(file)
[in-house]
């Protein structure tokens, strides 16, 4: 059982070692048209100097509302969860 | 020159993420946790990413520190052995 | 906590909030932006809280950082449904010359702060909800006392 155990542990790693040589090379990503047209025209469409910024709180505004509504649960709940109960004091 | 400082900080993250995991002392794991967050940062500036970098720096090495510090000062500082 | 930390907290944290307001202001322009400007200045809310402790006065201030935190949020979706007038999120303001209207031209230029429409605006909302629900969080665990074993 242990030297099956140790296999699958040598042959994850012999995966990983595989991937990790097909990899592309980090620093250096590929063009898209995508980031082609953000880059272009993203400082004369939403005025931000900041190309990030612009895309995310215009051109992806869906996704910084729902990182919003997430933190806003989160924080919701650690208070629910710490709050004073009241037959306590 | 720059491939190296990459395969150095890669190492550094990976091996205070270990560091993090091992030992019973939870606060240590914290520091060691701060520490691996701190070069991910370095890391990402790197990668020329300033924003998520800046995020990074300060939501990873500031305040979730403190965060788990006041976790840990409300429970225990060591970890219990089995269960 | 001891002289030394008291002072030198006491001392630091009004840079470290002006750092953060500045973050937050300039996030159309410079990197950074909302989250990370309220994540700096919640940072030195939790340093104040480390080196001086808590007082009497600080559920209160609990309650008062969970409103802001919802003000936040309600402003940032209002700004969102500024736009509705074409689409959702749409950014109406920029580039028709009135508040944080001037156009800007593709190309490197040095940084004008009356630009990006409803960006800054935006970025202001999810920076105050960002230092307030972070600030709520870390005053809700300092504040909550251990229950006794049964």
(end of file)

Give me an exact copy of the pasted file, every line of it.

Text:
[in-house]
């Protein structure tokens, strides 16, 4: 059982070692048209100097509302969860 | 020159993420946790990413520190052995 | 906590909030932006809280950082449904010359702060909800006392 155990542990790693040589090379990503047209025209469409910024709180505004509504649960709940109960004091 | 400082900080993250995991002392794991967050940062500036970098720096090495510090000062500082 | 930390907290944290307001202001322009400007200045809310402790006065201030935190949020979706007038999120303001209207031209230029429409605006909302629900969080665990074993 242990030297099956140790296999699958040598042959994850012999995966990983595989991937990790097909990899592309980090620093250096590929063009898209995508980031082609953000880059272009993203400082004369939403005025931000900041190309990030612009895309995310215009051109992806869906996704910084729902990182919003997430933190806003989160924080919701650690208070629910710490709050004073009241037959306590 | 720059491939190296990459395969150095890669190492550094990976091996205070270990560091993090091992030992019973939870606060240590914290520091060691701060520490691996701190070069991910370095890391990402790197990668020329300033924003998520800046995020990074300060939501990873500031305040979730403190965060788990006041976790840990409300429970225990060591970890219990089995269960 | 001891002289030394008291002072030198006491001392630091009004840079470290002006750092953060500045973050937050300039996030159309410079990197950074909302989250990370309220994540700096919640940072030195939790340093104040480390080196001086808590007082009497600080559920209160609990309650008062969970409103802001919802003000936040309600402003940032209002700004969102500024736009509705074409689409959702749409950014109406920029580039028709009135508040944080001037156009800007593709190309490197040095940084004008009356630009990006409803960006800054935006970025202001999810920076105050960002230092307030972070600030709520870390005053809700300092504040909550251990229950006794049964």